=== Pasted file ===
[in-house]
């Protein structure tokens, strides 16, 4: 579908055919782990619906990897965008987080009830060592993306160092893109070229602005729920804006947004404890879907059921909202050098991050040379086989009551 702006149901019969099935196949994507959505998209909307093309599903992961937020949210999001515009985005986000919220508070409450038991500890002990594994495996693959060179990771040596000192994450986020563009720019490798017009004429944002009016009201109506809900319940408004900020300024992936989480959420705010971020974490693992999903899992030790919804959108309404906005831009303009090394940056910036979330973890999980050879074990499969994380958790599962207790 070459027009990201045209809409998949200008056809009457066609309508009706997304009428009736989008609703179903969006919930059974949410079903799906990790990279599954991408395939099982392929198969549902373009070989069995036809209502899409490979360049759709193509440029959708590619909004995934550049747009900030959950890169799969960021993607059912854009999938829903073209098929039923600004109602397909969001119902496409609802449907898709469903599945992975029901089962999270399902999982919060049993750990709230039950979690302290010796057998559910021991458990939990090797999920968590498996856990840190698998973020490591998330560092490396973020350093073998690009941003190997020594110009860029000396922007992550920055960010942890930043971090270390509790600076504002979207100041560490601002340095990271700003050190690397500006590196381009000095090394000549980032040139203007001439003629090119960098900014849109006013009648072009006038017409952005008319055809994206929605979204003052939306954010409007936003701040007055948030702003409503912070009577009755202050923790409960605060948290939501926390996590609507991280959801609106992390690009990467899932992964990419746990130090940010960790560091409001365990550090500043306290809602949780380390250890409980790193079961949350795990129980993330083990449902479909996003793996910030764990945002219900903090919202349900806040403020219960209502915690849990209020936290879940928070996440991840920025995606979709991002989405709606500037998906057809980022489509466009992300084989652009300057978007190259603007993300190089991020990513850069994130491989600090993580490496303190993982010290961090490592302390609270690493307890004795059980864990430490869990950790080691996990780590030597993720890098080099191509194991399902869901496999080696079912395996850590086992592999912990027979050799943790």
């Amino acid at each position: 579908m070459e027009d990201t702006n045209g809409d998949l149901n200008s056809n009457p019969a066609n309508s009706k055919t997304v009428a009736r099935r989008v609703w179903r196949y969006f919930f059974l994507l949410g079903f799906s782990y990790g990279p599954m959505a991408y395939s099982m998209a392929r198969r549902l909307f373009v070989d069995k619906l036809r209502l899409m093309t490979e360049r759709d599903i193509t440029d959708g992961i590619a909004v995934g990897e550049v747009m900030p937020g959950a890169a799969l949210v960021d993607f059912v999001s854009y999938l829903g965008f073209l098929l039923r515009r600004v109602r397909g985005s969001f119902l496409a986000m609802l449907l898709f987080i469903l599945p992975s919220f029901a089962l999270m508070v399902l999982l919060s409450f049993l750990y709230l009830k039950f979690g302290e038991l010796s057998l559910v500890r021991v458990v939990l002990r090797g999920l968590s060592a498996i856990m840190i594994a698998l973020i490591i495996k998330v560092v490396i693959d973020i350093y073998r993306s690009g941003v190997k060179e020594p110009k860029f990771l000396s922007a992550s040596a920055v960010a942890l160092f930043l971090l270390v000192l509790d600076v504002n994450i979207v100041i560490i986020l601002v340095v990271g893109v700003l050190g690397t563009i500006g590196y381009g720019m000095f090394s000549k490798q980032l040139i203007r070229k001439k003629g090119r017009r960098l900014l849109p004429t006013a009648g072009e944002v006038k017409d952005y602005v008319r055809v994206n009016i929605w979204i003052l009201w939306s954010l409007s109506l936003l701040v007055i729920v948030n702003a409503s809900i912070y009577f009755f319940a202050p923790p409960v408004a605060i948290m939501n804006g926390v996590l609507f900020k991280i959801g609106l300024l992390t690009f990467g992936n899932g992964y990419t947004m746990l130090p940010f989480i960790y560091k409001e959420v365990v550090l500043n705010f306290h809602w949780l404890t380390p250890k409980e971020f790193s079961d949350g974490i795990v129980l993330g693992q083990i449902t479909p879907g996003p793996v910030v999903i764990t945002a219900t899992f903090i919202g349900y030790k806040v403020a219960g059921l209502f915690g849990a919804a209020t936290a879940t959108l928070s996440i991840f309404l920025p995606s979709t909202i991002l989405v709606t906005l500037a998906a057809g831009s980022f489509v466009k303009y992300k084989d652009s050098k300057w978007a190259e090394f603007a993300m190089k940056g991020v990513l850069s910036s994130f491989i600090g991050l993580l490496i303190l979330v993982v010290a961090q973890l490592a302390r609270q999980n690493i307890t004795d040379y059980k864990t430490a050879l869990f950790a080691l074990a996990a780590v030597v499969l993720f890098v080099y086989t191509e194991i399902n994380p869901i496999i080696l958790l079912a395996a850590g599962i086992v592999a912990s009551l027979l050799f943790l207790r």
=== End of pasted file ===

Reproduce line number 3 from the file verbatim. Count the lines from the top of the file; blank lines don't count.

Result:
């Amino acid at each position: 579908m070459e027009d990201t702006n045209g809409d998949l149901n200008s056809n009457p019969a066609n309508s009706k055919t997304v009428a009736r099935r989008v609703w179903r196949y969006f919930f059974l994507l949410g079903f799906s782990y990790g990279p599954m959505a991408y395939s099982m998209a392929r198969r549902l909307f373009v070989d069995k619906l036809r209502l899409m093309t490979e360049r759709d599903i193509t440029d959708g992961i590619a909004v995934g990897e550049v747009m900030p937020g959950a890169a799969l949210v960021d993607f059912v999001s854009y999938l829903g965008f073209l098929l039923r515009r600004v109602r397909g985005s969001f119902l496409a986000m609802l449907l898709f987080i469903l599945p992975s919220f029901a089962l999270m508070v399902l999982l919060s409450f049993l750990y709230l009830k039950f979690g302290e038991l010796s057998l559910v500890r021991v458990v939990l002990r090797g999920l968590s060592a498996i856990m840190i594994a698998l973020i490591i495996k998330v560092v490396i693959d973020i350093y073998r993306s690009g941003v190997k060179e020594p110009k860029f990771l000396s922007a992550s040596a920055v960010a942890l160092f930043l971090l270390v000192l509790d600076v504002n994450i979207v100041i560490i986020l601002v340095v990271g893109v700003l050190g690397t563009i500006g590196y381009g720019m000095f090394s000549k490798q980032l040139i203007r070229k001439k003629g090119r017009r960098l900014l849109p004429t006013a009648g072009e944002v006038k017409d952005y602005v008319r055809v994206n009016i929605w979204i003052l009201w939306s954010l409007s109506l936003l701040v007055i729920v948030n702003a409503s809900i912070y009577f009755f319940a202050p923790p409960v408004a605060i948290m939501n804006g926390v996590l609507f900020k991280i959801g609106l300024l992390t690009f990467g992936n899932g992964y990419t947004m746990l130090p940010f989480i960790y560091k409001e959420v365990v550090l500043n705010f306290h809602w949780l404890t380390p250890k409980e971020f790193s079961d949350g974490i795990v129980l993330g693992q083990i449902t479909p879907g996003p793996v910030v999903i764990t945002a219900t899992f903090i919202g349900y030790k806040v403020a219960g059921l209502f915690g849990a919804a209020t936290a879940t959108l928070s996440i991840f309404l920025p995606s979709t909202i991002l989405v709606t906005l500037a998906a057809g831009s980022f489509v466009k303009y992300k084989d652009s050098k300057w978007a190259e090394f603007a993300m190089k940056g991020v990513l850069s910036s994130f491989i600090g991050l993580l490496i303190l979330v993982v010290a961090q973890l490592a302390r609270q999980n690493i307890t004795d040379y059980k864990t430490a050879l869990f950790a080691l074990a996990a780590v030597v499969l993720f890098v080099y086989t191509e194991i399902n994380p869901i496999i080696l958790l079912a395996a850590g599962i086992v592999a912990s009551l027979l050799f943790l207790r």